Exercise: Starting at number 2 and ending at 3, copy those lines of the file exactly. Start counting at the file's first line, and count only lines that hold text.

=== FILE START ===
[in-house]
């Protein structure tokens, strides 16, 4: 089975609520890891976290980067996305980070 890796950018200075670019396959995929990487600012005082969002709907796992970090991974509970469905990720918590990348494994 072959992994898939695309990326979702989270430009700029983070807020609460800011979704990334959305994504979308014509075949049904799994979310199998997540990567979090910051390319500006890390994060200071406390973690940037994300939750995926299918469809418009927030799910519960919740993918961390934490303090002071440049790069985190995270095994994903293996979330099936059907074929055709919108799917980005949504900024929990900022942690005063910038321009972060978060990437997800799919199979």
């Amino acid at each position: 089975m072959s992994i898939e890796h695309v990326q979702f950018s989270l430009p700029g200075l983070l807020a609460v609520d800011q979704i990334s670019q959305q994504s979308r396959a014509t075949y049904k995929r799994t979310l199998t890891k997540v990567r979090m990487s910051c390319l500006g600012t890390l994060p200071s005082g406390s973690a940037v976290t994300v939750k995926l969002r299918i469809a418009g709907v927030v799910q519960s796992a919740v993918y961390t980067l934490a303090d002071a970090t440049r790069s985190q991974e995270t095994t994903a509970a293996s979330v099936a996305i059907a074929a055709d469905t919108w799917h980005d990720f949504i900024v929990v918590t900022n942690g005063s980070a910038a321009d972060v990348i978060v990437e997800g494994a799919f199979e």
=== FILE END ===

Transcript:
């Protein structure tokens, strides 16, 4: 089975609520890891976290980067996305980070 890796950018200075670019396959995929990487600012005082969002709907796992970090991974509970469905990720918590990348494994 072959992994898939695309990326979702989270430009700029983070807020609460800011979704990334959305994504979308014509075949049904799994979310199998997540990567979090910051390319500006890390994060200071406390973690940037994300939750995926299918469809418009927030799910519960919740993918961390934490303090002071440049790069985190995270095994994903293996979330099936059907074929055709919108799917980005949504900024929990900022942690005063910038321009972060978060990437997800799919199979």
């Amino acid at each position: 089975m072959s992994i898939e890796h695309v990326q979702f950018s989270l430009p700029g200075l983070l807020a609460v609520d800011q979704i990334s670019q959305q994504s979308r396959a014509t075949y049904k995929r799994t979310l199998t890891k997540v990567r979090m990487s910051c390319l500006g600012t890390l994060p200071s005082g406390s973690a940037v976290t994300v939750k995926l969002r299918i469809a418009g709907v927030v799910q519960s796992a919740v993918y961390t980067l934490a303090d002071a970090t440049r790069s985190q991974e995270t095994t994903a509970a293996s979330v099936a996305i059907a074929a055709d469905t919108w799917h980005d990720f949504i900024v929990v918590t900022n942690g005063s980070a910038a321009d972060v990348i978060v990437e997800g494994a799919f199979e």